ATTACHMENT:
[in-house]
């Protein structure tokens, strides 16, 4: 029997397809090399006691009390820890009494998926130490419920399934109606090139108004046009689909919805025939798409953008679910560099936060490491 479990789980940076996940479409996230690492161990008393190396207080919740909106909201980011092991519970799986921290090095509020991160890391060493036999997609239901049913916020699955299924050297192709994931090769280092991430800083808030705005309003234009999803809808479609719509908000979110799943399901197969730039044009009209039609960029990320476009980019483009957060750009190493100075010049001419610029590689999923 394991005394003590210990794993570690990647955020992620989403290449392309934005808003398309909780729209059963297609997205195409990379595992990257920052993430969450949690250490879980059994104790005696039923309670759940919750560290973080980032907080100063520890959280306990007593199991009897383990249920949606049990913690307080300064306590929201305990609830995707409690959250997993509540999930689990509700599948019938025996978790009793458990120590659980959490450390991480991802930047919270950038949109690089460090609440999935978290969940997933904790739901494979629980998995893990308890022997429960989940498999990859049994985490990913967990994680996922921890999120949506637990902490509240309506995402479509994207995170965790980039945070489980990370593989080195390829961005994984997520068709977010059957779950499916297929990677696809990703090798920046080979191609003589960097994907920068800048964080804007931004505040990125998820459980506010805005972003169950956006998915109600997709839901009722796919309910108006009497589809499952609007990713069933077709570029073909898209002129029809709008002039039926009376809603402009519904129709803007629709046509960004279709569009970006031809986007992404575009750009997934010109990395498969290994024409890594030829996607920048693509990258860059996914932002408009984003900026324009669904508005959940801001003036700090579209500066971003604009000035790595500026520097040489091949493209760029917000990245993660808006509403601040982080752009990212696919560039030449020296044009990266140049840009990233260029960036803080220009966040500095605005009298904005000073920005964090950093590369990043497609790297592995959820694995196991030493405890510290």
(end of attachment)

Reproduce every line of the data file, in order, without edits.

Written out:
[in-house]
């Protein structure tokens, strides 16, 4: 029997397809090399006691009390820890009494998926130490419920399934109606090139108004046009689909919805025939798409953008679910560099936060490491 479990789980940076996940479409996230690492161990008393190396207080919740909106909201980011092991519970799986921290090095509020991160890391060493036999997609239901049913916020699955299924050297192709994931090769280092991430800083808030705005309003234009999803809808479609719509908000979110799943399901197969730039044009009209039609960029990320476009980019483009957060750009190493100075010049001419610029590689999923 394991005394003590210990794993570690990647955020992620989403290449392309934005808003398309909780729209059963297609997205195409990379595992990257920052993430969450949690250490879980059994104790005696039923309670759940919750560290973080980032907080100063520890959280306990007593199991009897383990249920949606049990913690307080300064306590929201305990609830995707409690959250997993509540999930689990509700599948019938025996978790009793458990120590659980959490450390991480991802930047919270950038949109690089460090609440999935978290969940997933904790739901494979629980998995893990308890022997429960989940498999990859049994985490990913967990994680996922921890999120949506637990902490509240309506995402479509994207995170965790980039945070489980990370593989080195390829961005994984997520068709977010059957779950499916297929990677696809990703090798920046080979191609003589960097994907920068800048964080804007931004505040990125998820459980506010805005972003169950956006998915109600997709839901009722796919309910108006009497589809499952609007990713069933077709570029073909898209002129029809709008002039039926009376809603402009519904129709803007629709046509960004279709569009970006031809986007992404575009750009997934010109990395498969290994024409890594030829996607920048693509990258860059996914932002408009984003900026324009669904508005959940801001003036700090579209500066971003604009000035790595500026520097040489091949493209760029917000990245993660808006509403601040982080752009990212696919560039030449020296044009990266140049840009990233260029960036803080220009966040500095605005009298904005000073920005964090950093590369990043497609790297592995959820694995196991030493405890510290």